Published: 17 March 2017

Discontinuation of education decreased

In all, 5.1 per cent of students attending education leading to a qualification or degree discontinued their studies and did not resume them in any education leading to a qualification or degree during the 2014/2015 academic year. Compared to the year before, discontinuation decreased in upper secondary general, university of applied sciences and university education and remained unchanged in vocational education. These data derive from Statistics Finland’s Education Statistics.

Discontinuation of education in upper secondary general, vocational, university of applied sciences and university education in academic years from 2005/2006 to 2014/2015, %

Discontinuation of education in upper secondary general, vocational, university of applied sciences and university education in academic years from 2005/2006 to 2014/2015, %

The percentages of discontinuation were 3.1 per cent in upper secondary general education aimed at young people, 7.6 per cent in vocational education aimed at young people, 7.6 per cent in university of applied sciences education (university of applied sciences degrees), and 6.2 per cent in university education (lower and higher university degrees) in the academic year 2014/2015.

Men discontinued their university of applied sciences education most commonly and women their vocational education

If students who have changed their sectors of education, e.g. students who have switched from upper secondary general school to vocational education, are not calculated as discontinued students, the percentages of discontinuation are lower. Students in upper secondary general education and in university of applied sciences education changed their sector of education most frequently. Women changed their sector of education slightly more often than men.

Men discontinued completely their education leading to a qualification or degree in the academic year 2014/2015 more often than women in all sectors of education. Men discontinued their university of applied sciences education most commonly and women their vocational education. Women discontinued their studies in their own sectors of education more often than men only in vocational education.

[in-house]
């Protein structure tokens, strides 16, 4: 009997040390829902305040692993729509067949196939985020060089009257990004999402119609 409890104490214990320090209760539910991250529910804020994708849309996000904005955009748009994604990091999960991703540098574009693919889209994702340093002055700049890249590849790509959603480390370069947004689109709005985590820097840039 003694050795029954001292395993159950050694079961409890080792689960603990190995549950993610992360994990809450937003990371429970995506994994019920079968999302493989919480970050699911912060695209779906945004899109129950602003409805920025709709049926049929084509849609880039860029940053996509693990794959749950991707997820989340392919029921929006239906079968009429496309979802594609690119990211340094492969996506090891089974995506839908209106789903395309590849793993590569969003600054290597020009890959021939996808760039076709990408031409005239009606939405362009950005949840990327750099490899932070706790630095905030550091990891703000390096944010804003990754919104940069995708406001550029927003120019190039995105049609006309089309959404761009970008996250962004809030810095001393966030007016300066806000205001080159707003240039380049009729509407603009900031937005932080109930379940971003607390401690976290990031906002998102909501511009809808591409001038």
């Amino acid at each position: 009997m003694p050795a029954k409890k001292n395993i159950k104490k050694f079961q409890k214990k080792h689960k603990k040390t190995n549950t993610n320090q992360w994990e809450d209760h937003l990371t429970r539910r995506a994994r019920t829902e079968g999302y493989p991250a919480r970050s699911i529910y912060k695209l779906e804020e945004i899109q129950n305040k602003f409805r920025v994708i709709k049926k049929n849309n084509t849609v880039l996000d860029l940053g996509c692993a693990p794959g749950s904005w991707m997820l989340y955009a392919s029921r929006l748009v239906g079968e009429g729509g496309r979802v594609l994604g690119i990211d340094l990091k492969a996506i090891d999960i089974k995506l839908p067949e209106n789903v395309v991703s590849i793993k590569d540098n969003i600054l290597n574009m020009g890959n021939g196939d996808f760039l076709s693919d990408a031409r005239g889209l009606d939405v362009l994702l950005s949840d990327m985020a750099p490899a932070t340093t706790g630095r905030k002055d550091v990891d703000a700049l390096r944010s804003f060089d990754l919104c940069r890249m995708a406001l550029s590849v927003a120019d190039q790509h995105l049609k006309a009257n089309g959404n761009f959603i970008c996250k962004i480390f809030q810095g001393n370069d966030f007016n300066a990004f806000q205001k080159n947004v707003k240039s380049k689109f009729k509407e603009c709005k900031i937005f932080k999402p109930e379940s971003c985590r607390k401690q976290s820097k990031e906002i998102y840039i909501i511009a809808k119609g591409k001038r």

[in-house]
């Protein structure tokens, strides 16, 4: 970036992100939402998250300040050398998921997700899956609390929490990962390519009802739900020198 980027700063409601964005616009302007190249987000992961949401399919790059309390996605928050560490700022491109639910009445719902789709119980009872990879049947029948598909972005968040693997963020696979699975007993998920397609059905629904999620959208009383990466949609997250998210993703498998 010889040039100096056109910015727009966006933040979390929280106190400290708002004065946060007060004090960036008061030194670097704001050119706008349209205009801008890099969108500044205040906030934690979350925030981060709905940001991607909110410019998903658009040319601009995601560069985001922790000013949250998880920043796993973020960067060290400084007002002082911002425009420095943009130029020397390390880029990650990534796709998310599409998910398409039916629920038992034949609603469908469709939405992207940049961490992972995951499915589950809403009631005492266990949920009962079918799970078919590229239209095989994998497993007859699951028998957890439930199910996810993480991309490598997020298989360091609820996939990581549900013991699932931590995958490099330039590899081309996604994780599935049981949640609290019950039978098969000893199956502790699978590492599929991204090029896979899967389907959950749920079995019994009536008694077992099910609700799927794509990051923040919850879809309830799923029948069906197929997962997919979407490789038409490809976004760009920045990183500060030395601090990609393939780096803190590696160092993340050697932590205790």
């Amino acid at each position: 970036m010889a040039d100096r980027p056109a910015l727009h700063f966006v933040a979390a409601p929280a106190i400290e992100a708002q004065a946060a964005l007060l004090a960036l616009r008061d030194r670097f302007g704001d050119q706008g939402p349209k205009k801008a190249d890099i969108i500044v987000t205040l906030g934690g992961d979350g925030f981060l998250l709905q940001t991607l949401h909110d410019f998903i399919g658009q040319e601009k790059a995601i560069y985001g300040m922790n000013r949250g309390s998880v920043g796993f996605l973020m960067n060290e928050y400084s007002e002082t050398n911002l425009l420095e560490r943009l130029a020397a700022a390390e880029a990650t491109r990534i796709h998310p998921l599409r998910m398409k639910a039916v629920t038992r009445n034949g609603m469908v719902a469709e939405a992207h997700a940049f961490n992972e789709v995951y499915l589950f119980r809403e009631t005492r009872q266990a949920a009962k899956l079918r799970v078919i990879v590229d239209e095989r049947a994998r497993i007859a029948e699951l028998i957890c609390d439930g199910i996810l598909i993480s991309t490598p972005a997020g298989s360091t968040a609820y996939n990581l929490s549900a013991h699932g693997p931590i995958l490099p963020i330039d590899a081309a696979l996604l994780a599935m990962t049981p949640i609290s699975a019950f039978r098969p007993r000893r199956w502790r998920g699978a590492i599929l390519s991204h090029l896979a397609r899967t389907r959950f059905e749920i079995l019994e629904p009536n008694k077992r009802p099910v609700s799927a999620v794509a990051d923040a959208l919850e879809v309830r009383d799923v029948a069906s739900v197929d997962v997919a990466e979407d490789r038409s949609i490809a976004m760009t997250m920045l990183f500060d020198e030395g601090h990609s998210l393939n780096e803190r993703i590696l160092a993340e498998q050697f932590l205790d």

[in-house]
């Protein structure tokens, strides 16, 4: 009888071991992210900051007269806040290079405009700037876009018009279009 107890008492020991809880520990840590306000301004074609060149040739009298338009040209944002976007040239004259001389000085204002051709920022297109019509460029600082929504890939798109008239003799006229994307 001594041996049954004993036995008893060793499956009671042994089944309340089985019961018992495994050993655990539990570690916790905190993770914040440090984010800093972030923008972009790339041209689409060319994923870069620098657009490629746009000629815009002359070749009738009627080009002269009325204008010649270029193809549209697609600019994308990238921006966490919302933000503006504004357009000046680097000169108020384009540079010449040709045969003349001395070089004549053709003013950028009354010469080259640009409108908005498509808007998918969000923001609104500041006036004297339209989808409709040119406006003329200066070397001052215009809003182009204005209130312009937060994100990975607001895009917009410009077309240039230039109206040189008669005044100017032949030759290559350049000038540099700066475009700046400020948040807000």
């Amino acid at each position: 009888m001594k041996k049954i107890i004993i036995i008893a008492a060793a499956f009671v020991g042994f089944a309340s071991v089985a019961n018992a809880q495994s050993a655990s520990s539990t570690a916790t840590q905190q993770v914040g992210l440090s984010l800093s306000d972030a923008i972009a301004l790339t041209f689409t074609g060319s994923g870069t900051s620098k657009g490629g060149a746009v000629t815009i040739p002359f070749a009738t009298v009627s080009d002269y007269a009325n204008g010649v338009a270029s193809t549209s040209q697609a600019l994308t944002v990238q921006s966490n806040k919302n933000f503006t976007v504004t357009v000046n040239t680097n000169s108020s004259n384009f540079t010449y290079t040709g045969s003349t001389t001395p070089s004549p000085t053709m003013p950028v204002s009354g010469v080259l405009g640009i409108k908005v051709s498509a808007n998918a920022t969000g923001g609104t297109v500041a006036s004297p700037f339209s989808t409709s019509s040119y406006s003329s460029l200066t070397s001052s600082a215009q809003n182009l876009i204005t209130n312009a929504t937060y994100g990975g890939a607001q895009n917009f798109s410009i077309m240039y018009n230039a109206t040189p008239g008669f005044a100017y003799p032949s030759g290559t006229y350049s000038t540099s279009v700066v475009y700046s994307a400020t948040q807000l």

Discontinuation of education leading to a qualification or degree by sex and sector of education in academic year 2014/2015 1)

Sex / sector of education Number of students used in the statistics on discontinuation of education
20 Sept. 2014
Discontinued in own sector of education Changed sector of education Discontinued completely education leading to a qualification or degree
% % %
Total 476 465 6,3 1,2 5,1
Men and women Upper secondary general education (aimed at young people) 95 322 3,1 1,7 1,4
Vocational education (aimed at young people) 123 590 7,6 0,8 6,8
University of applied sciences education (university of applied sciences degrees) 127 736 7,6 1,7 6,0
University education (Bachelor’s and Master’s degrees) 129 817 6,2 0,8 5,3
Men Total 225 702 7,1 1,1 6,0
Upper secondary general education (aimed at young people) 40 775 3,3 1,7 1,7
Vocational education (aimed at young people) 67 079 7,6 0,6 7,0
University of applied sciences education (university of applied sciences degrees) 59 994 9,3 1,8 7,5
University education (Bachelor’s and Master’s degrees) 57 854 7,0 0,8 6,1
Women Total 250 763 5,6 1,3 4,3
Upper secondary general education (aimed at young people) 54 547 2,9 1,6 1,3
Vocational education (aimed at young people) 56 511 7,7 1,1 6,5
University of applied sciences education (university of applied sciences degrees) 67 742 6,2 1,6 4,6
University education (Bachelor’s and Master’s degrees) 71 963 5,5 0,9 4,7